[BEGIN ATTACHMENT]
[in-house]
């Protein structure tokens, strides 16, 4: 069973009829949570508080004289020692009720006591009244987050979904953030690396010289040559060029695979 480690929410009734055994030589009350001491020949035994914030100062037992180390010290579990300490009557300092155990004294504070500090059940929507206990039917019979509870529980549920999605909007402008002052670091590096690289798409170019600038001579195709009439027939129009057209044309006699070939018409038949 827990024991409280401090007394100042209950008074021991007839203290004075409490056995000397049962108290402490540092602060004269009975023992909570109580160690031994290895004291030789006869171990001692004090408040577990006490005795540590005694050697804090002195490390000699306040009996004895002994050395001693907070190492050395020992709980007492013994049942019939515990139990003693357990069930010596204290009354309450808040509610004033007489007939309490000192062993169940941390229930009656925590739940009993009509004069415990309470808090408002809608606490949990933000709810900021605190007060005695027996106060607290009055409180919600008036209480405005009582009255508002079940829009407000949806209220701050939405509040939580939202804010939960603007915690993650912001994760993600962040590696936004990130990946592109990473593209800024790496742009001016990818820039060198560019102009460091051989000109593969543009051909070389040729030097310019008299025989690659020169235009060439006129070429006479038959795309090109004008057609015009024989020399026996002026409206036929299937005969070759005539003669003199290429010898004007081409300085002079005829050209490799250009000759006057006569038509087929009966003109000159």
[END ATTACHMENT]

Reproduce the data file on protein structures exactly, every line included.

[in-house]
């Protein structure tokens, strides 16, 4: 069973009829949570508080004289020692009720006591009244987050979904953030690396010289040559060029695979 480690929410009734055994030589009350001491020949035994914030100062037992180390010290579990300490009557300092155990004294504070500090059940929507206990039917019979509870529980549920999605909007402008002052670091590096690289798409170019600038001579195709009439027939129009057209044309006699070939018409038949 827990024991409280401090007394100042209950008074021991007839203290004075409490056995000397049962108290402490540092602060004269009975023992909570109580160690031994290895004291030789006869171990001692004090408040577990006490005795540590005694050697804090002195490390000699306040009996004895002994050395001693907070190492050395020992709980007492013994049942019939515990139990003693357990069930010596204290009354309450808040509610004033007489007939309490000192062993169940941390229930009656925590739940009993009509004069415990309470808090408002809608606490949990933000709810900021605190007060005695027996106060607290009055409180919600008036209480405005009582009255508002079940829009407000949806209220701050939405509040939580939202804010939960603007915690993650912001994760993600962040590696936004990130990946592109990473593209800024790496742009001016990818820039060198560019102009460091051989000109593969543009051909070389040729030097310019008299025989690659020169235009060439006129070429006479038959795309090109004008057609015009024989020399026996002026409206036929299937005969070759005539003669003199290429010898004007081409300085002079005829050209490799250009000759006057006569038509087929009966003109000159």